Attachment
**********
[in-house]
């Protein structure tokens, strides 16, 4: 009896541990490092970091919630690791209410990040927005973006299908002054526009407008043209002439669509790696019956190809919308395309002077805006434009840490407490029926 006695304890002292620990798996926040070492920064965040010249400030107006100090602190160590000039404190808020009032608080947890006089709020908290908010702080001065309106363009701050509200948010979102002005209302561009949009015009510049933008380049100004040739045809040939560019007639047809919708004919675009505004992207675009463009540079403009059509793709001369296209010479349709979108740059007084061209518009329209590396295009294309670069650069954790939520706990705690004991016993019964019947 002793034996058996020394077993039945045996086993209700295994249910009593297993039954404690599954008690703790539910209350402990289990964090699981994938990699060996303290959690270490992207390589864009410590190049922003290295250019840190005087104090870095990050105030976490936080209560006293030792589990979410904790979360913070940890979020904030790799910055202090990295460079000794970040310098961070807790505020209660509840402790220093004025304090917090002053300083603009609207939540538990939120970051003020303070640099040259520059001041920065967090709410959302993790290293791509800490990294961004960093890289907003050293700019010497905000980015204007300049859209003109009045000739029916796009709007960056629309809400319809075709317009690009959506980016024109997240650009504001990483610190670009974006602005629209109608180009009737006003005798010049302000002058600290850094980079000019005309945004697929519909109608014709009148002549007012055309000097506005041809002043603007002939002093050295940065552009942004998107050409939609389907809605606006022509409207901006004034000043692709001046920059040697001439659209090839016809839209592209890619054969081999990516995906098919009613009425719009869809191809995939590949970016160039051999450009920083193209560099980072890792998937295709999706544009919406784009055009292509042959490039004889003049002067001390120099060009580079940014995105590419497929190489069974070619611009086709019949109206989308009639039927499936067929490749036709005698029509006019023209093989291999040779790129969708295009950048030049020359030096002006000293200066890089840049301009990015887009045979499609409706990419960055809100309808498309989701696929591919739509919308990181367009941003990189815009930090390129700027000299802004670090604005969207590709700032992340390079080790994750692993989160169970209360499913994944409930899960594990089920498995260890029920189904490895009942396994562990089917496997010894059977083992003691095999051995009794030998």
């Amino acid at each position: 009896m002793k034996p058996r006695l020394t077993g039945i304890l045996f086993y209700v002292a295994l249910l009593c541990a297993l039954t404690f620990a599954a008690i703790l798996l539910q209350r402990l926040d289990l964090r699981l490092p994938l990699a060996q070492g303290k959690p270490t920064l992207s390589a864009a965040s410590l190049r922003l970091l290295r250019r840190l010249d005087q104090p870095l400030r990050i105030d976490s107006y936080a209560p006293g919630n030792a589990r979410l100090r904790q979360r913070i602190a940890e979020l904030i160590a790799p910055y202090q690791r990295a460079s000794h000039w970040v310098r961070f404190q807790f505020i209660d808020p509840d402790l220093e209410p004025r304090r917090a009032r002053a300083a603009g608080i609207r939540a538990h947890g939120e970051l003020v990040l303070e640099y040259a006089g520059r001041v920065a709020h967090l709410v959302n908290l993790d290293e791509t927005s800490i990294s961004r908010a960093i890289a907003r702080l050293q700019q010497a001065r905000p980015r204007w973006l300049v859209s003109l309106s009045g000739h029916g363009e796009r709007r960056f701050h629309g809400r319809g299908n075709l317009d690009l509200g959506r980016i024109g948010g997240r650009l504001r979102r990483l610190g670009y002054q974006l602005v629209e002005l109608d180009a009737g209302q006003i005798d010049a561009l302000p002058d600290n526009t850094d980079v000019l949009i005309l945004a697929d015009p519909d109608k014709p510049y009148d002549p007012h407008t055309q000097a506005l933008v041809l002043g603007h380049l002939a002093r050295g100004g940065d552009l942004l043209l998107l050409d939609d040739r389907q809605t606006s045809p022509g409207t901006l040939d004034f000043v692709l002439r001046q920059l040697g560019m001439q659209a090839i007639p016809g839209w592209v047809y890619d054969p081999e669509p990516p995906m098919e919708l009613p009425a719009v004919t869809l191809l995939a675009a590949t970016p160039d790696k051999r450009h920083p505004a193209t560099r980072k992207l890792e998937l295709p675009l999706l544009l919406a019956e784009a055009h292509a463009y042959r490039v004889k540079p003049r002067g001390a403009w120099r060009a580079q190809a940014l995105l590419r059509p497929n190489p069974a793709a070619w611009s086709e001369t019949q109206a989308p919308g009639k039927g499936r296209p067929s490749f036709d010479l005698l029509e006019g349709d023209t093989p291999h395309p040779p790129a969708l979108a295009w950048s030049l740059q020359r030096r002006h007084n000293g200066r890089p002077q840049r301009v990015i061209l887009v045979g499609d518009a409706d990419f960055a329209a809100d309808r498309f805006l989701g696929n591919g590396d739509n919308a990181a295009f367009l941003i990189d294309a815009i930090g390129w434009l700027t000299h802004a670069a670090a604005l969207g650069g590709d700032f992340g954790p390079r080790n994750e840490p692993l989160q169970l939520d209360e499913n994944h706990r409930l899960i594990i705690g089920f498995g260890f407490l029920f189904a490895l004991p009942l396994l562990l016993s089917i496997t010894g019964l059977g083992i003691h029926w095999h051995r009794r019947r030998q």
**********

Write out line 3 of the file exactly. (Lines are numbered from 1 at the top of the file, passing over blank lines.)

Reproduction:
């Amino acid at each position: 009896m002793k034996p058996r006695l020394t077993g039945i304890l045996f086993y209700v002292a295994l249910l009593c541990a297993l039954t404690f620990a599954a008690i703790l798996l539910q209350r402990l926040d289990l964090r699981l490092p994938l990699a060996q070492g303290k959690p270490t920064l992207s390589a864009a965040s410590l190049r922003l970091l290295r250019r840190l010249d005087q104090p870095l400030r990050i105030d976490s107006y936080a209560p006293g919630n030792a589990r979410l100090r904790q979360r913070i602190a940890e979020l904030i160590a790799p910055y202090q690791r990295a460079s000794h000039w970040v310098r961070f404190q807790f505020i209660d808020p509840d402790l220093e209410p004025r304090r917090a009032r002053a300083a603009g608080i609207r939540a538990h947890g939120e970051l003020v990040l303070e640099y040259a006089g520059r001041v920065a709020h967090l709410v959302n908290l993790d290293e791509t927005s800490i990294s961004r908010a960093i890289a907003r702080l050293q700019q010497a001065r905000p980015r204007w973006l300049v859209s003109l309106s009045g000739h029916g363009e796009r709007r960056f701050h629309g809400r319809g299908n075709l317009d690009l509200g959506r980016i024109g948010g997240r650009l504001r979102r990483l610190g670009y002054q974006l602005v629209e002005l109608d180009a009737g209302q006003i005798d010049a561009l302000p002058d600290n526009t850094d980079v000019l949009i005309l945004a697929d015009p519909d109608k014709p510049y009148d002549p007012h407008t055309q000097a506005l933008v041809l002043g603007h380049l002939a002093r050295g100004g940065d552009l942004l043209l998107l050409d939609d040739r389907q809605t606006s045809p022509g409207t901006l040939d004034f000043v692709l002439r001046q920059l040697g560019m001439q659209a090839i007639p016809g839209w592209v047809y890619d054969p081999e669509p990516p995906m098919e919708l009613p009425a719009v004919t869809l191809l995939a675009a590949t970016p160039d790696k051999r450009h920083p505004a193209t560099r980072k992207l890792e998937l295709p675009l999706l544009l919406a019956e784009a055009h292509a463009y042959r490039v004889k540079p003049r002067g001390a403009w120099r060009a580079q190809a940014l995105l590419r059509p497929n190489p069974a793709a070619w611009s086709e001369t019949q109206a989308p919308g009639k039927g499936r296209p067929s490749f036709d010479l005698l029509e006019g349709d023209t093989p291999h395309p040779p790129a969708l979108a295009w950048s030049l740059q020359r030096r002006h007084n000293g200066r890089p002077q840049r301009v990015i061209l887009v045979g499609d518009a409706d990419f960055a329209a809100d309808r498309f805006l989701g696929n591919g590396d739509n919308a990181a295009f367009l941003i990189d294309a815009i930090g390129w434009l700027t000299h802004a670069a670090a604005l969207g650069g590709d700032f992340g954790p390079r080790n994750e840490p692993l989160q169970l939520d209360e499913n994944h706990r409930l899960i594990i705690g089920f498995g260890f407490l029920f189904a490895l004991p009942l396994l562990l016993s089917i496997t010894g019964l059977g083992i003691h029926w095999h051995r009794r019947r030998q």